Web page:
Best headlight bulb

Discussion in 'Gen 3 Prius Accessories and Modifications' started by nicoj36, Nov 26, 2016.

  1. Rebound

    Rebound Senior Member

    Mar 11, 2010
    Portland, OR
    2012 Prius Plug-in
    Plug-in Base
    Sure, but HID bulbs need a very expensive ballast.
  2. CivicSky

    CivicSky Member

    Jun 4, 2010
    San Deigo
    2010 Prius
    I tried 3 different brands:
    1) DDM 30W 5000K HID with battery rely harness. Lifetime warrenty and used for 8 years without problem.
    2) SL1 H11 LED 5000K bulbs by Diode Dynamics. Good quality & have transplanted to my wife's car ($150 pair and have been using for 2+ years)
    3) Lasfit D4S LED 5000K. ($80 pair during last Christmas sales) Good color and bright.
  3. Hammersmith

    Hammersmith New Member

    Jul 26, 2021
    2010 Prius
    Sorry for the long post. It got away from me. Lol

    I don't know if I'd recommend them purely because of their high cost, but I've been happy with my GTR Lighting Ultra 2.0 LED bulbs from Headlight Revolution. Extremely bright, good color to my eye(6000K - cool but not blue), and a very good beam pattern. But at almost $500 for the 4 bulbs you would need, I would recommend thinking twice about buying them, then three times, then about ten times more.

    Here's the thing about LEDs: Not all are created equal by any means. Like most all modern vehicles, Priuses use reflector and/or projector lenses in their headlight assemblies. (My 2010 uses reflectors for the low beams and projectors for high.) These assemblies are built for the light source to come from a very specific point. No LED bulb can do this perfectly, but some are much better than others. If the light is emitted from the wrong point, the beam pattern will be all messed up. This is when oncoming drivers get blinded and/or the new LED bulbs appear dimmer than the halogen bulbs they replaced.

    Something else to note: There is no such thing as a road legal LED bulb that goes into a halogen socket. Even the stupidly expensive bulbs I have are technically not road legal.

    Two other things to consider with LED bulbs are the quality of the diodes and the size and quality of the heat dissipation. There are a handful of quality diode manufacturers and a ton of cheap copies. Cheap diodes will have inconsistent color, inconsistent output, and inconsistent life. Poor heat dissipation will cause even quality diodes to fail long before they should. Most of the good high output LED headlight bulbs have aluminum heatsinks and fans to dissipate the heat. (BTW, color temperature has absolutely nothing to do with heat failures. That comment gave me a laugh.)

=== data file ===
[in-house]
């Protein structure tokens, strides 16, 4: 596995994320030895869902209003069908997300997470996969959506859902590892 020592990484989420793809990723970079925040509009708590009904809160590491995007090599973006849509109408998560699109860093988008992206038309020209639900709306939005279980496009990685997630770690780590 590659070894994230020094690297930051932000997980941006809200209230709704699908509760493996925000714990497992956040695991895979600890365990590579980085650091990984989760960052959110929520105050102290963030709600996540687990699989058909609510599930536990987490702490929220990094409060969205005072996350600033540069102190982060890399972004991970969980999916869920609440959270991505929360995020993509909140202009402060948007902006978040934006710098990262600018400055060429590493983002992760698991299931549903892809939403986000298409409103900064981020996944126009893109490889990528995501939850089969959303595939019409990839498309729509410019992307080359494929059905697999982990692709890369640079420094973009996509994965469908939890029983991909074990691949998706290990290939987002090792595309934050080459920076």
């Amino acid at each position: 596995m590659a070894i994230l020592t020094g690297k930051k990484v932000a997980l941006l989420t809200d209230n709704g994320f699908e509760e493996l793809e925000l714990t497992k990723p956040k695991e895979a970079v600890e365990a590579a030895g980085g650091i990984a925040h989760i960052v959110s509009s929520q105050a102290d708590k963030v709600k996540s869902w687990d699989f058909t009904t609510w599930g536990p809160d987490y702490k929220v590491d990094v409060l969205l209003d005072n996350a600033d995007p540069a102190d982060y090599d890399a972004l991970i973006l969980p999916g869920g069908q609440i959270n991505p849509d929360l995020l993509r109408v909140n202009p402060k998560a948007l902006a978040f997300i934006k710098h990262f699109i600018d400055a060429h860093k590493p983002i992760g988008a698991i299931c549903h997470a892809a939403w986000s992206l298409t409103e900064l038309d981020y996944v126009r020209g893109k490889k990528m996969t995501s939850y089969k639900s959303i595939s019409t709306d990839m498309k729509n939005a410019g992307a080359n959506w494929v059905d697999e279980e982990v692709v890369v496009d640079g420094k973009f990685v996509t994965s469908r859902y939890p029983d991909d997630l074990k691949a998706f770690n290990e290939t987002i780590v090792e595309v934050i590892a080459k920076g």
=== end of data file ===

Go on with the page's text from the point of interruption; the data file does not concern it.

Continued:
If you decide to get either LED bulbs or go for an HID kit, one of the first tests you should do after install is to put your car in front of a flat wall, preferably a white or light colored one. A white garage door works great for this. Turn on the low beams. There should be a distinct cutoff of the light a little higher than the top of the headlight. How much depends on the distance from the wall and the angle of the car, so just look for a clean horizontal cutoff. Very bright below the cutoff, almost nothing above. Within the lit area, there should be two stronger areas straight ahead of the car, but there shouldn't be a huge difference between the bright areas and the not quite so bright areas. There should be more light to the right of the car than to the left.

    On high beam, there should still be a sharp cutoff, but it will be somewhat higher than the low beam cutoff. There will also be quite a bit more light cast to the sides, especially on the right(to help illuminate the ditch). If you install very high intensity bulbs, I also think you have the responsibility to have your headlights professionally aimed so as not to blind other drivers.

    If you install new bulbs and you have massive hot or dark areas all over the place, you've got crap bulbs. If the beam goes noticeably above the cutoff in parts, you've got crap bulbs. (Or you've installed them incorrectly and the light isn't coming from the right spot.)

    While I think they way overcharge for their stuff, Headlight Revolution does have some good videos showing quality bulbs(their own, of course lol) and cheap Amazon bulbs that are terrible, and what happens when you put those bulbs in factory headlight assemblies.

    tldr: If you buy cheap bulbs on Amazon you're more than likely going to get crap.

    Pixel 4a ?